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AWS Sticky Sessions

Amazon Web Services best practices tell us to build for stateless systems, in a perfect world any server can serve any function with absolutely no impact to customers.  Sounds great, but unfortunately reality interjects into our perfect world and we find many websites and applications are not so perfectly stateless.  So how can we make use of the strengths of AWS in areas like elasticity and auto scaling without completely re-writing applications to conform?  After all, one of the key benefits to moving into the Cloud is cost savings which get eaten away by spending development resources rewriting code.

The solution is thankfully built-in to Amazon’s Elastic Load Balancer (ELB), so those that require sessions to remain open for a customer can enable that “sticky” option.  This keeps transactions processing, real time communication alive, and businesses from needing to redesign such code or give up auto scaling.  So how does it work?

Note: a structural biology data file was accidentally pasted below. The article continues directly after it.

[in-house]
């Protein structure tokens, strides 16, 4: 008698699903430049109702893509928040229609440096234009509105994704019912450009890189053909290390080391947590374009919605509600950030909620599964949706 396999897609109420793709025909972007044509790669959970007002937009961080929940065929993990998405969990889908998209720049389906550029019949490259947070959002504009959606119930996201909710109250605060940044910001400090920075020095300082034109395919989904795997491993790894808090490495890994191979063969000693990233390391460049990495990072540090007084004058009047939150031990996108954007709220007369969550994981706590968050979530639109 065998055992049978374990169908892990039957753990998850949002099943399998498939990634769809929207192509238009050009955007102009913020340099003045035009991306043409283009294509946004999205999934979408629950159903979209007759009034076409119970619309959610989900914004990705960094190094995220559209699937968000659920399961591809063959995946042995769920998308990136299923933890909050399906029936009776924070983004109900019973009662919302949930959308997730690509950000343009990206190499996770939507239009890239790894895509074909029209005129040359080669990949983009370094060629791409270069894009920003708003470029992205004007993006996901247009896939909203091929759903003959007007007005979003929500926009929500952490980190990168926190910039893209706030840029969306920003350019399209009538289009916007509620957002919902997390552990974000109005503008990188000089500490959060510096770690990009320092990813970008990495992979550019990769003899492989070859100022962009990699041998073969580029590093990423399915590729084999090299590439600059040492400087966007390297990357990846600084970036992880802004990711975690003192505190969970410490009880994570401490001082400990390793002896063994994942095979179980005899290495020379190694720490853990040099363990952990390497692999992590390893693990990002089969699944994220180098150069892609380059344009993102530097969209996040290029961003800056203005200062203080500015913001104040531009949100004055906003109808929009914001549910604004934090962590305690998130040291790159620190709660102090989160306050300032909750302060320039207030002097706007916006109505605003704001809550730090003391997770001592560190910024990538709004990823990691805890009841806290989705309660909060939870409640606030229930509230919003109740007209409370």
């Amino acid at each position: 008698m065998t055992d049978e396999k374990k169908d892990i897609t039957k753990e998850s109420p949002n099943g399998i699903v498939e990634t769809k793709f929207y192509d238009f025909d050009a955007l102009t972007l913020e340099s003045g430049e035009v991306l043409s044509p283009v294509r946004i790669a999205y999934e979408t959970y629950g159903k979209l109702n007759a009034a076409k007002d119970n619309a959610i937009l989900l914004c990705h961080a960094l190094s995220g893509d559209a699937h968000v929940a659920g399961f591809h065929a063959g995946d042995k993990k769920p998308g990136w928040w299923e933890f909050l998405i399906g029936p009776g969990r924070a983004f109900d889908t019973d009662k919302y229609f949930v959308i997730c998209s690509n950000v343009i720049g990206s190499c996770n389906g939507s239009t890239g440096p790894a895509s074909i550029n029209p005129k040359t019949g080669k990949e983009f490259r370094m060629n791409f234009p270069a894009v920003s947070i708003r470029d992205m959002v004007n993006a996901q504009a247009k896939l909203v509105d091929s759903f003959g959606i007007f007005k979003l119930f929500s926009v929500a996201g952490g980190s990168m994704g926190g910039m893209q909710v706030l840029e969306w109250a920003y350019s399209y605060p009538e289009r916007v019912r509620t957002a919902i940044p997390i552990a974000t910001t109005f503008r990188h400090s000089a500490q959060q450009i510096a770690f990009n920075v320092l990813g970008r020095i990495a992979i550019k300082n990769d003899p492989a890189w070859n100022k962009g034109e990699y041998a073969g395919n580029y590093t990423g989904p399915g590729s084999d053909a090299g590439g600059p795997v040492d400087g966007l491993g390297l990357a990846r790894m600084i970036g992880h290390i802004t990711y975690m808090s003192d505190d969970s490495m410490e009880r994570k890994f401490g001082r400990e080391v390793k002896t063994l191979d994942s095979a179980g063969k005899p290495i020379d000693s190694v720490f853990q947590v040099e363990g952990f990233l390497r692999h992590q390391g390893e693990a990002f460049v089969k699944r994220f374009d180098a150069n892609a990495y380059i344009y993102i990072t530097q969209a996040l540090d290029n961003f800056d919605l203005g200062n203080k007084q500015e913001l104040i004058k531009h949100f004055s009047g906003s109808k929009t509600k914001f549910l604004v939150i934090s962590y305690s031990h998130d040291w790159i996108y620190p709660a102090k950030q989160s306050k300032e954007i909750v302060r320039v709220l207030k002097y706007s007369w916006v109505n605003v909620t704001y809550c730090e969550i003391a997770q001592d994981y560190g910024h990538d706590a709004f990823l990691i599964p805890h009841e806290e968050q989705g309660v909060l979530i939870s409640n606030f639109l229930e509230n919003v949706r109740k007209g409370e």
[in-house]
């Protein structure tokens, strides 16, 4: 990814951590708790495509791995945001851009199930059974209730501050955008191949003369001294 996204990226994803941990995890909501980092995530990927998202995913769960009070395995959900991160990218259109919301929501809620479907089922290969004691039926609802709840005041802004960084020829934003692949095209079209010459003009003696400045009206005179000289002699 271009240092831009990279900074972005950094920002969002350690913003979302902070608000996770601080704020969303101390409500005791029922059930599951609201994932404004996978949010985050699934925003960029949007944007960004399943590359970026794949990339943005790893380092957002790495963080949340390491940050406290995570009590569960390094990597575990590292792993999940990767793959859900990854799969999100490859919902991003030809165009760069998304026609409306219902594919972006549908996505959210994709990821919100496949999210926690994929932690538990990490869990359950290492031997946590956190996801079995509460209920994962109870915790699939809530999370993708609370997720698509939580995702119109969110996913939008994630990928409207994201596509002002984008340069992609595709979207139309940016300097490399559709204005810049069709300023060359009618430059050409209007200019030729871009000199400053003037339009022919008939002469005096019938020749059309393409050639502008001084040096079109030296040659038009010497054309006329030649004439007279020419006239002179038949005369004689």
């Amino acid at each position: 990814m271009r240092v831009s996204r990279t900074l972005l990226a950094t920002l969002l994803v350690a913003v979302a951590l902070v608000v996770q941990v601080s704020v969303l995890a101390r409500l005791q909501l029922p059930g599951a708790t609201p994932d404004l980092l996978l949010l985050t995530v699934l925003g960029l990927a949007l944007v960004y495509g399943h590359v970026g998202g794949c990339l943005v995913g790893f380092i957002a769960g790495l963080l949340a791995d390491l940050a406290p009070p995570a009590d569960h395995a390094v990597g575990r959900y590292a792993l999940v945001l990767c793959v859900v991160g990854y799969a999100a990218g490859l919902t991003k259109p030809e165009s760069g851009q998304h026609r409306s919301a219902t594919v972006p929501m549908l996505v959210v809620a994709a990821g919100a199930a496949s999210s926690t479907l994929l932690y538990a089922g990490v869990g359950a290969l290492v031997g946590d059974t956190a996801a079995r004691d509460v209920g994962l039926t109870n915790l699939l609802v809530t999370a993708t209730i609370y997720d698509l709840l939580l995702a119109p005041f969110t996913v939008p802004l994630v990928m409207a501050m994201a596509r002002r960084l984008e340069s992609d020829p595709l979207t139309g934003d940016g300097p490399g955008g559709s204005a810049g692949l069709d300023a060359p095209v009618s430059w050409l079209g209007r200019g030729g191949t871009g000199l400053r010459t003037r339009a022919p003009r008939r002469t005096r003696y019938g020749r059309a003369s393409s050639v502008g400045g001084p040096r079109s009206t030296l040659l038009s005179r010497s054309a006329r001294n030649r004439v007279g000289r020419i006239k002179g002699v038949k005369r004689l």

The first option is to create duration-based session stickiness.  This is enabled at the ELB under port configuration.  From there, the “stickiness” option can be enabled, and the ELB will generate a session cookie with a limited duration (default is 60 seconds).  So long as the client checks in with the ELB before the cookie expires, the session is held on that instance and that instance will not be terminated by auto scaling.  The second option is to enable application-controlled stickiness.  This requires more development effort unless the existing platform already makes use of custom cookies; however this gives far more control to application developers than a basic number of seconds before timeout.  By using application control a web developer can keep a client connection directed to a specific instance through the ELB with no fear that a required instance will be terminated prematurely.

-Keith Homewood, Cloud Architect